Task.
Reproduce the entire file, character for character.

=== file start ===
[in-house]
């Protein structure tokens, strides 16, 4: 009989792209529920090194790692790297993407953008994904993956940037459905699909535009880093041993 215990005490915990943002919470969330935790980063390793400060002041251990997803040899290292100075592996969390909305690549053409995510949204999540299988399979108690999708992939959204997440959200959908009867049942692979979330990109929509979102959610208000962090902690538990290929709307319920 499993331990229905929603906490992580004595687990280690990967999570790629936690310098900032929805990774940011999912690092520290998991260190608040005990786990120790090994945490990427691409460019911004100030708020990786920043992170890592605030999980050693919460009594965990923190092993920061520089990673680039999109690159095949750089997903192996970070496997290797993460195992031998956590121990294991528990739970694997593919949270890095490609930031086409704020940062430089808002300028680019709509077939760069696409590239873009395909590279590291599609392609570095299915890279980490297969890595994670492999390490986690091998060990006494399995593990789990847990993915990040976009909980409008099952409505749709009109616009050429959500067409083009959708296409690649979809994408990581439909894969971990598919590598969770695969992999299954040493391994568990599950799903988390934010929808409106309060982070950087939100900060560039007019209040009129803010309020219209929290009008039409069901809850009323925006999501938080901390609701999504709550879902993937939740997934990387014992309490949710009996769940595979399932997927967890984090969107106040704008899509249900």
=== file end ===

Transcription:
[in-house]
């Protein structure tokens, strides 16, 4: 009989792209529920090194790692790297993407953008994904993956940037459905699909535009880093041993 215990005490915990943002919470969330935790980063390793400060002041251990997803040899290292100075592996969390909305690549053409995510949204999540299988399979108690999708992939959204997440959200959908009867049942692979979330990109929509979102959610208000962090902690538990290929709307319920 499993331990229905929603906490992580004595687990280690990967999570790629936690310098900032929805990774940011999912690092520290998991260190608040005990786990120790090994945490990427691409460019911004100030708020990786920043992170890592605030999980050693919460009594965990923190092993920061520089990673680039999109690159095949750089997903192996970070496997290797993460195992031998956590121990294991528990739970694997593919949270890095490609930031086409704020940062430089808002300028680019709509077939760069696409590239873009395909590279590291599609392609570095299915890279980490297969890595994670492999390490986690091998060990006494399995593990789990847990993915990040976009909980409008099952409505749709009109616009050429959500067409083009959708296409690649979809994408990581439909894969971990598919590598969770695969992999299954040493391994568990599950799903988390934010929808409106309060982070950087939100900060560039007019209040009129803010309020219209929290009008039409069901809850009323925006999501938080901390609701999504709550879902993937939740997934990387014992309490949710009996769940595979399932997927967890984090969107106040704008899509249900």